The old and present: VSFilter

Posted February 19, 2010 by jfs ‐ 3 min read

A short while ago, yet another fork of the VSFilter subtitle renderer has surfaced, introducing more extensions. Let it be clear immediately: Aegisub will not support any new extensions to the ASS subtitle format. We strongly urge you to not use any extensions, and as for why, please read on.

Let’s start with the history of the ASS subtitle format: In 2004, Gabest made the Guliverkli project open source under the GPL license. This corresponds to the version 2.23 of VSFilter, or VobSub as it was better known as then. By this time, the ASS format was essentially already in its final form, no real extensions ever came up then. That’s more than 5 years ago. Around 2006-2007, the Guliverkli project mostly died off, almost no more development happened. However, a few patches started to crop up. In 2008, we made a fork for Aegisub, and ended up applying those existing patches, fixing a bunch of bugs and, unfortunately, also adding some new features. Very soon the Guliverkli2 project is forked off the Guliverkli project, and includes patches for all parts of it. The Aegisub patches are ported to Guliverkli2. Some more development happens, the Aegisub fork is abandoned in favour of Guliverkli2. The MPC-HC (Media Player Classic Home Cinema) project pops up, as a second fork of Guliverkli. They import most all the Guliverkli2 patches too, as well as add many major new features to Media Player Classic. Now, a new, fourth fork of VSFilter appears, and it has several new extensions.

The important part of the history is in the very beginning: The ASS subtitle format was essentially finalised in 2004. In retrospect, it was wrong to ever extend it, because it creates fragmentation. We regularly receive support requests from people who can’t make VirtualDub render their subtitles correctly. The reason? They use TextSub 2.23, the version from 2004, which is clearly still in distribution from some sites. This only shows that changing and extending a standard after it has been finalised is a really poor idea, because old software will always be around.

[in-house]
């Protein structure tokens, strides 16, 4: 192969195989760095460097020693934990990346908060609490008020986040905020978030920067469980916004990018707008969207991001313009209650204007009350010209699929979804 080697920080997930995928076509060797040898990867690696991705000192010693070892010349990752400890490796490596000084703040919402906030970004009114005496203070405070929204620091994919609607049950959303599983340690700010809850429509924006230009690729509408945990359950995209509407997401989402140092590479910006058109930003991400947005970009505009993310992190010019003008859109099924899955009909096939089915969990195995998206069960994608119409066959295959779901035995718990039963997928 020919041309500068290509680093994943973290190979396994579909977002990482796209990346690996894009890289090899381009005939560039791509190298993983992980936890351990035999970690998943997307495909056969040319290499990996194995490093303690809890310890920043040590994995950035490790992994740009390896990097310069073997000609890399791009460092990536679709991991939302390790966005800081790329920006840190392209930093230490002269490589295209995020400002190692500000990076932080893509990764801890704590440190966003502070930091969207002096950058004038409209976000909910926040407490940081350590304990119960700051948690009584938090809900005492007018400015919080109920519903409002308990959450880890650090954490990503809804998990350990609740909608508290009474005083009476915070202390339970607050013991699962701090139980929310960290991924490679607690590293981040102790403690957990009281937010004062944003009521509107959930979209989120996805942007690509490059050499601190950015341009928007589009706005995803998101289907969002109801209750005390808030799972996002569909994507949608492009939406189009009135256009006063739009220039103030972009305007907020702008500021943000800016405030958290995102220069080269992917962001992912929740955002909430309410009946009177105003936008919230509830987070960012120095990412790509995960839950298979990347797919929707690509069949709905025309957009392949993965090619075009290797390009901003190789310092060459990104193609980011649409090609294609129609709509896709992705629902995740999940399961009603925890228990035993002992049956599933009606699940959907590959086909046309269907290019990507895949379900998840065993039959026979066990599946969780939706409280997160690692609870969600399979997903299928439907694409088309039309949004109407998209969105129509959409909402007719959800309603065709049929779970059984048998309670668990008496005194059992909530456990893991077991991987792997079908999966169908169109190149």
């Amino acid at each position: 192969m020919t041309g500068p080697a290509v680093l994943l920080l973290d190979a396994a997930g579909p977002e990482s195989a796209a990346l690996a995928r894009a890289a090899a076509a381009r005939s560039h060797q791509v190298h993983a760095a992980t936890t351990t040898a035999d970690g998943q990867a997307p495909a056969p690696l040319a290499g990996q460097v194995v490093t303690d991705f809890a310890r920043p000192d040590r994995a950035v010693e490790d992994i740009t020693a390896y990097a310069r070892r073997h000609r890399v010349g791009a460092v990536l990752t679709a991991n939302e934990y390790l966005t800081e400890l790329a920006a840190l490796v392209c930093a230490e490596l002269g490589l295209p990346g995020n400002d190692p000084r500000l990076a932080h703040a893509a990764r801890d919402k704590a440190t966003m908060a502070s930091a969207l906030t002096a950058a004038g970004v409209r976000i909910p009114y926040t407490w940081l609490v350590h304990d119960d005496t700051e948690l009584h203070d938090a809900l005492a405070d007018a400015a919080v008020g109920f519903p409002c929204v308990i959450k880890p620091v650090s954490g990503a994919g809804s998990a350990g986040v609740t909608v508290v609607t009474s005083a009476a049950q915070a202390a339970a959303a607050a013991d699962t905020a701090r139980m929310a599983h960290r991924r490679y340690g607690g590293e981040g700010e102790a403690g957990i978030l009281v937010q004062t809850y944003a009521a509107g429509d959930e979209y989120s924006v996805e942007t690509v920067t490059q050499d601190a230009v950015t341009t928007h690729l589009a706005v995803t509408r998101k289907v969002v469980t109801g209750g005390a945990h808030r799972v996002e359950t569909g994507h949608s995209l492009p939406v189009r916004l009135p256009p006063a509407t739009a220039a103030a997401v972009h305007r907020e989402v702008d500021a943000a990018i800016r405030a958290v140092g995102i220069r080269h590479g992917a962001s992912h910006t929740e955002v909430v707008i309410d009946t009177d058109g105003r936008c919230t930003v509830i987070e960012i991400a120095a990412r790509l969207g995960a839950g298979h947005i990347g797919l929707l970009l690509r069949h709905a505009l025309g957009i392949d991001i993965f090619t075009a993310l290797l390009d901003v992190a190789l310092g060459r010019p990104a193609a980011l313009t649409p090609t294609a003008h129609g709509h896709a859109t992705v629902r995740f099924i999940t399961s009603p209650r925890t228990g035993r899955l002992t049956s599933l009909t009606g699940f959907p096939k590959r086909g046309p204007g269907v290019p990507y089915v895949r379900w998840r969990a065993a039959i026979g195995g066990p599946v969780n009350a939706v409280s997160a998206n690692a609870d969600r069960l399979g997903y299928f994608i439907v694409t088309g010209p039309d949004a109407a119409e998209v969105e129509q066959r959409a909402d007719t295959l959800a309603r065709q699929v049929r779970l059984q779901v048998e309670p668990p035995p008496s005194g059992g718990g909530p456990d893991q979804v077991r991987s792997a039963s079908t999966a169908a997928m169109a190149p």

We, as developers of Aegisub, have discussed the situation with the MPC-HC developers and the main libass developer, and all agree that extending the ASS format, or supporting any new extensions, is a bad idea, for the reasons of fragmentation of standards and backwards compatibility, and we strongly recommend staying away from any extensions to the ASS format. This in fact also includes the extensions introduced in 2008, namely: \blur, \be with parameter over 1, \fax, \fay, \iclip, \xbord, \ybord, \xshad, \yshad. — None of those tags are compatible with the 2004 versions of VSFilter, and if you use them, you have a great risk that your subtitles will just look wrong for some viewers.

Another thing we agree on is that the ASS subtitle format is in general bad and has many problems, and that the only solution is to draft and implement a new subtitle format, using our experience with subtitles and knowledge of how other projects for new subtitle formats have failed, to make a good subtitle format that supports what subtitlers want and need, is usable and editable and is supported across all relevant platforms.

For now, we have just one request: Please do not use any extensions to the ASS subtitle format.